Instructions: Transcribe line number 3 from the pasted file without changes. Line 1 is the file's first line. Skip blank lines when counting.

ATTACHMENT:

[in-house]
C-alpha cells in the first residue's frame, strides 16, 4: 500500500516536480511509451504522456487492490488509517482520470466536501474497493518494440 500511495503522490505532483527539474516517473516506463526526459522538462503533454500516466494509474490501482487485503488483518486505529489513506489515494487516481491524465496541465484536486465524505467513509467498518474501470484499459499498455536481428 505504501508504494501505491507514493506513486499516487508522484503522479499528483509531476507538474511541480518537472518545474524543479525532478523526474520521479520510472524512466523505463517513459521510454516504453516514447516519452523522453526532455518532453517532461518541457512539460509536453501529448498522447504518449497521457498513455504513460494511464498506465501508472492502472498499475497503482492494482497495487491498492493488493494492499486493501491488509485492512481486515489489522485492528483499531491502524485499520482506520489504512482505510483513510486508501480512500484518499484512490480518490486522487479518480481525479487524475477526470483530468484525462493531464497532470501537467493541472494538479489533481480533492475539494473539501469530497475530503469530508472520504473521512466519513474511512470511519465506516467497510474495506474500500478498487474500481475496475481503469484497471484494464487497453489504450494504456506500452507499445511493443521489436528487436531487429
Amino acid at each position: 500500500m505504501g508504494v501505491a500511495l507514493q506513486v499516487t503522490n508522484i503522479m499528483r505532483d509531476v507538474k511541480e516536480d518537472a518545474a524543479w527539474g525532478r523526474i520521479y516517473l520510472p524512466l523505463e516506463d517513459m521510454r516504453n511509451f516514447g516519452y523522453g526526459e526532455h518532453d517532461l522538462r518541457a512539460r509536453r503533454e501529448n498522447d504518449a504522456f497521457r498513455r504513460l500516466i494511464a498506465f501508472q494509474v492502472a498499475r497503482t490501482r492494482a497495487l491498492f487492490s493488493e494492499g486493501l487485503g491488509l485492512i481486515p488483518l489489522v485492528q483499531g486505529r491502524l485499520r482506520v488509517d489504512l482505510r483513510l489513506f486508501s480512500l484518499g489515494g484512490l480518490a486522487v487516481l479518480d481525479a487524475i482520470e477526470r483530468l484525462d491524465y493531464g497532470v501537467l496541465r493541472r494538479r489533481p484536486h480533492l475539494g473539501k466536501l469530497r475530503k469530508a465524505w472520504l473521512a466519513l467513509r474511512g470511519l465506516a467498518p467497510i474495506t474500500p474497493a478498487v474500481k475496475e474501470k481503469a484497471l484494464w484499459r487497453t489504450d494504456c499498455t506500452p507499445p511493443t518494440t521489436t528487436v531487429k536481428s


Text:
Amino acid at each position: 500500500m505504501g508504494v501505491a500511495l507514493q506513486v499516487t503522490n508522484i503522479m499528483r505532483d509531476v507538474k511541480e516536480d518537472a518545474a524543479w527539474g525532478r523526474i520521479y516517473l520510472p524512466l523505463e516506463d517513459m521510454r516504453n511509451f516514447g516519452y523522453g526526459e526532455h518532453d517532461l522538462r518541457a512539460r509536453r503533454e501529448n498522447d504518449a504522456f497521457r498513455r504513460l500516466i494511464a498506465f501508472q494509474v492502472a498499475r497503482t490501482r492494482a497495487l491498492f487492490s493488493e494492499g486493501l487485503g491488509l485492512i481486515p488483518l489489522v485492528q483499531g486505529r491502524l485499520r482506520v488509517d489504512l482505510r483513510l489513506f486508501s480512500l484518499g489515494g484512490l480518490a486522487v487516481l479518480d481525479a487524475i482520470e477526470r483530468l484525462d491524465y493531464g497532470v501537467l496541465r493541472r494538479r489533481p484536486h480533492l475539494g473539501k466536501l469530497r475530503k469530508a465524505w472520504l473521512a466519513l467513509r474511512g470511519l465506516a467498518p467497510i474495506t474500500p474497493a478498487v474500481k475496475e474501470k481503469a484497471l484494464w484499459r487497453t489504450d494504456c499498455t506500452p507499445p511493443t518494440t521489436t528487436v531487429k536481428s